On Sunday a fleet of vintage cars arranged themselves on the lawn of the Martha’s Vineyard Museum to celebrate Father’s Day and the fifth annual Car-B-Q Classic. The event benefited the Fallen Firefighters Fund and was sponsored by the Vineyard Gazette Media Group and the Harbor View Hotel.

Thirty seven cars, spanning from a 1930 Ford Model A to a blacked-out 1987 Buick Grand National, made their way from the staging ground at the campground to the museum. The shapes of the cars were as diverse as their age. An Army-green 1968 Jeep Kaiser, the “five-quarter ton” military truck wielding a United States Marine Corps insignia and an ammunition stock, parked down the line from a sea-foam green 1965 Volkswagen Bus with the license plate: “GROOVY.”

Carlos Teles with his son, Hogan, won first place in the popular vote for his 1930 Ford Model A, nicknamed Woody. — Ray Ewing

Combined, the price tag on the museum’s lawn totaled $2.465 million. Three cars alone were estimated to be worth over $200,000 — if they were for sale, that is.

First, second and third place prizes were chosen based on a popular vote. But the Best in Show award was voted on only by those with a car parked on the lawn.

When asked who he thought would take home the prize for Best in Show, Skip Finley, director of sales and marketing at the Vineyard Gazette Media Group, pointed to the platinum blue 1954 Mercedes-Benz 300b Cabriolet. Mr. Finley turned out to be correct, and owner Jim Jones brought home the award in addition to a bucket of polish and cleaning products to make the hood of his car shine even brighter.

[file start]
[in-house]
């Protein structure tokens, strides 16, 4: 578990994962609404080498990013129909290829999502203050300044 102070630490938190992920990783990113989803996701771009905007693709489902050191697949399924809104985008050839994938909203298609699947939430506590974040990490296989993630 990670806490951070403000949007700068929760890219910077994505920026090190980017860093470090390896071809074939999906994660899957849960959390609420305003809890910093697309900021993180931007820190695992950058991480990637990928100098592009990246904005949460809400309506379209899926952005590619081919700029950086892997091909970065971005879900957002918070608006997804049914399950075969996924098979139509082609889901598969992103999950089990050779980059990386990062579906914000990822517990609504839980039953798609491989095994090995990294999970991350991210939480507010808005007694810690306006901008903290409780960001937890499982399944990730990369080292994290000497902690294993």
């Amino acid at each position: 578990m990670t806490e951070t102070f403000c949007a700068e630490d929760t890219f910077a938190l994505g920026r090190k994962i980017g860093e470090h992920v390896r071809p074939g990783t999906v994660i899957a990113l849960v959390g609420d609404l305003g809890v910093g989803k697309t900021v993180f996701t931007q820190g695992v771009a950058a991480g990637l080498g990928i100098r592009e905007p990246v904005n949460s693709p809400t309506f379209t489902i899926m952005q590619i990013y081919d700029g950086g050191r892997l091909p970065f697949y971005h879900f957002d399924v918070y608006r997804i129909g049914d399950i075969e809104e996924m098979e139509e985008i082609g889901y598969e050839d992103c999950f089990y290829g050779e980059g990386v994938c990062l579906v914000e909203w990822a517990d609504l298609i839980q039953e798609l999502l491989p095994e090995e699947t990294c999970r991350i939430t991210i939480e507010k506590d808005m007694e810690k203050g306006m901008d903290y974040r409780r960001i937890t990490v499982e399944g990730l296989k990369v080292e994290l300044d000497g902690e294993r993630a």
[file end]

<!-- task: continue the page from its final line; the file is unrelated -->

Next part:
A flock of car enthusiasts circled Mr. Jones as he explained the unique qualities of his vehicle. He went over the 6-cylinder, 125-horsepower engine, the 4-speed transmission, and the vacuum assisted brakes. But the specific shape of the vehicle’s body drew the most attention. The high-arching lines were commissioned by Konrad Adenauer, First Chancellor of Germany from 1949 to 1963. According to Mr. Jones, only 87 of this specific model were built.

Jim Jones won Best in Show, as voted by the other car owners, for his 1954 Mercedes-Benz 300b Cabriolet. — Ray Ewing

“That’s no car you take to 7-Eleven,” Mr. Finley said.

The winner of the popular vote was Carlos Teles with his 1930 Ford Model A. The car was nicknamed “Woody” for the polished wood paneling along the front and rear cabin of the car. Onlookers enjoyed how the mix of wood and slick-black metal presented a unique twist on a car that is widely appreciated as a classic.

When asked what drew him to collect classic cars, Mr. Teles explained that since he was a kid he had been collecting mini models of cars. But growing up in Brazil, the quintessentially American Ford Model A gained a special meaning for him early on in life.

“It’s a connection to the past,” Mr. Teles said as he kicked at one of the gum-dipped spindled tires. “Growing up and watching all the old movies, seeing all the old cars, I used to dream about owning one.”

David Grain, last year's winner, won second place in the popular vote with a new prospect this year, a 1960 Mercedes 190SL. — Ray Ewing

David Grain won second place in the popular vote with his 1960 Mercedes 190SL, and Jim Healey took home third prize for his 1965 VW Bus.

Towards the end of the event, Phil Wallis, executive director of the Martha’s Vineyard Museum, looked out at the fleet of cars perched on top of the hill, set against the backdrop of Lagoon Pond.

“Transportation on the Island fascinates me,” he said. He gestured to the waterfront evoking the days when it was filled with the billowing sails of schooner ships. Then he pointed to the shoreline, where a set of railroad tracks lays sunken below the marsh. Then he looked back at the classic cars.

“They have only been on the Island for about 100 years,” he said. “But it’s hard to imagine a landscape without them.”

More photos.